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Monday, 5 March 1984
Page: 406

Senator CHIPP (Leader of the Australian Democrats)(9.06) —I have a great deal of sympathy with what has just been said by the Leader of the Opposition in the Senate (Senator Chaney) and the thrust of what he and his Party have been and are trying to do towards eliciting the facts behind the Age tapes. Whether it is an accident of time or whether it is sheer naked politics, it does not matter, but it is unfortunate that this motion from Senator Durack should come one day after the announcement of a New South Wales election. I had discussions with the Opposition indicating that the thrust of what it is trying to do would have the total support of the Australian Democrats if the Opposition left it until after the New South Wales election. But I was told that this matter was too urgent and that that would have meant delaying it only for this week's sitting of the Senate because on Thursday of this week the Senate rises.

I want to correct Senator Durack who has said that we have had all day to think about his amendment. The fact is that I received it in my hands for the first time at about a quarter to three this afternoon, and I might have been lucky to get it then. There was other business of the House, and we have been on the run all day; so we have not had all day to view it. I suggest that a former Attorney -General, a pretender for the throne of future Attorney-General, should not be as loose with the truth as he was tonight when he accused us of having it all afternoon or whatever he said, and not coming to a decision. That is not in accordance with the truth.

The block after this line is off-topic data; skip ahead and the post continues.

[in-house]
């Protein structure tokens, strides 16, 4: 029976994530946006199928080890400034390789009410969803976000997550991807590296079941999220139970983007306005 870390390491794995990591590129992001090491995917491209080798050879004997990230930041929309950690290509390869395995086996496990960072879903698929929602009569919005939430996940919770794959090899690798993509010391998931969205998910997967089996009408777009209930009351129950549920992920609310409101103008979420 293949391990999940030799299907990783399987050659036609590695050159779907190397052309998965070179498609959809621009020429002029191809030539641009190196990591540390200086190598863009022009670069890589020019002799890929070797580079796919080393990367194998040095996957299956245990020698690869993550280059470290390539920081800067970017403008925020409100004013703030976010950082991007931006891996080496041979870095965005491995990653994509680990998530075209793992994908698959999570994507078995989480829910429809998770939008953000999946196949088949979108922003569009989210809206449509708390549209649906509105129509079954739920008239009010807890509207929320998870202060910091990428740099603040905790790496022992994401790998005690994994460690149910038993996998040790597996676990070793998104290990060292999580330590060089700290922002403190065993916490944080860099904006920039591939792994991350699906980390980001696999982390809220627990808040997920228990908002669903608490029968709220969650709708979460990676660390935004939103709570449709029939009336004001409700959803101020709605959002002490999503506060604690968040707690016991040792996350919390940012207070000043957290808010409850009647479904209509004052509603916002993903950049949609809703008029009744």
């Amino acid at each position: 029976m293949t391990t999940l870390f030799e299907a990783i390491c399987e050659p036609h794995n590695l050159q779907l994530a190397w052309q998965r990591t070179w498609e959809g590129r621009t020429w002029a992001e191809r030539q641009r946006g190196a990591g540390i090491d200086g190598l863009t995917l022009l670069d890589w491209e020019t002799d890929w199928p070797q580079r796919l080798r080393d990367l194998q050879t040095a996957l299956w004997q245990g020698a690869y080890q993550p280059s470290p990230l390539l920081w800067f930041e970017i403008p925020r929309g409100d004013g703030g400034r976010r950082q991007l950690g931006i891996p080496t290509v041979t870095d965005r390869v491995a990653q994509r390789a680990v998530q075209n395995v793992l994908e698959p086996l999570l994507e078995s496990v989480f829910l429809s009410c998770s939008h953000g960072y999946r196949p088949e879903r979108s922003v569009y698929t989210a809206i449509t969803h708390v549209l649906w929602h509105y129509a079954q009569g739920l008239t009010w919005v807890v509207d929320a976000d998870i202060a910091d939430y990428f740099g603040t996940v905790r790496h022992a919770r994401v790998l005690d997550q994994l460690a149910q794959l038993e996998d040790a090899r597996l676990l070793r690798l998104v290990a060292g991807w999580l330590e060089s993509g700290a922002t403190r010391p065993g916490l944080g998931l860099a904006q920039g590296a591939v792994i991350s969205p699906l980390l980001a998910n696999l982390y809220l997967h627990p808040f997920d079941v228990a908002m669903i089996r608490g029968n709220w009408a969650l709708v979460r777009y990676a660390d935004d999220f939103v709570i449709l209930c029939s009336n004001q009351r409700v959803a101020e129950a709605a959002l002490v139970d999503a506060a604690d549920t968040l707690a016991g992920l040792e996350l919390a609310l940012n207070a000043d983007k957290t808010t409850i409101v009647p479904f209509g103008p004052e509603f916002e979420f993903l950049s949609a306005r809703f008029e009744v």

Let us look at the situation. I am deeply concerned, as is Senator Chaney and as are my colleagues, about these tapes and the allegations in them, not just about a judge or a solicitor, or a prominent member of the Liberal Party in New South Wales who is also mentioned in the tapes, or other prominent figures. Let us be honest. All sorts of people are mentioned in those tapes. We are concerned with the general seriousness of the problem. But one thing concerned us at our Party meeting today. Senator Haines said something that was very sad to hear. She said, 'is it not a tragedy when in a civilised society that is governed by the rule of law, ordinary citizens go about their business expecting the protection of the law and they say, ''I wish those politicians would stop talking about corruption because I am sick of it and because there is no evidence. Can they not get on to something else?'' ' What Senator Haines said was: 'In that climate, when the ordinary people in the street feel that way about their politicians, that is the time that organised crime flourishes. That is the time when the crooked lawyers make their fortunes, when policemen get bent, when politicians go on the take-when those people feel that the ordinary person in the street has had such a gutful that they can do it with impunity.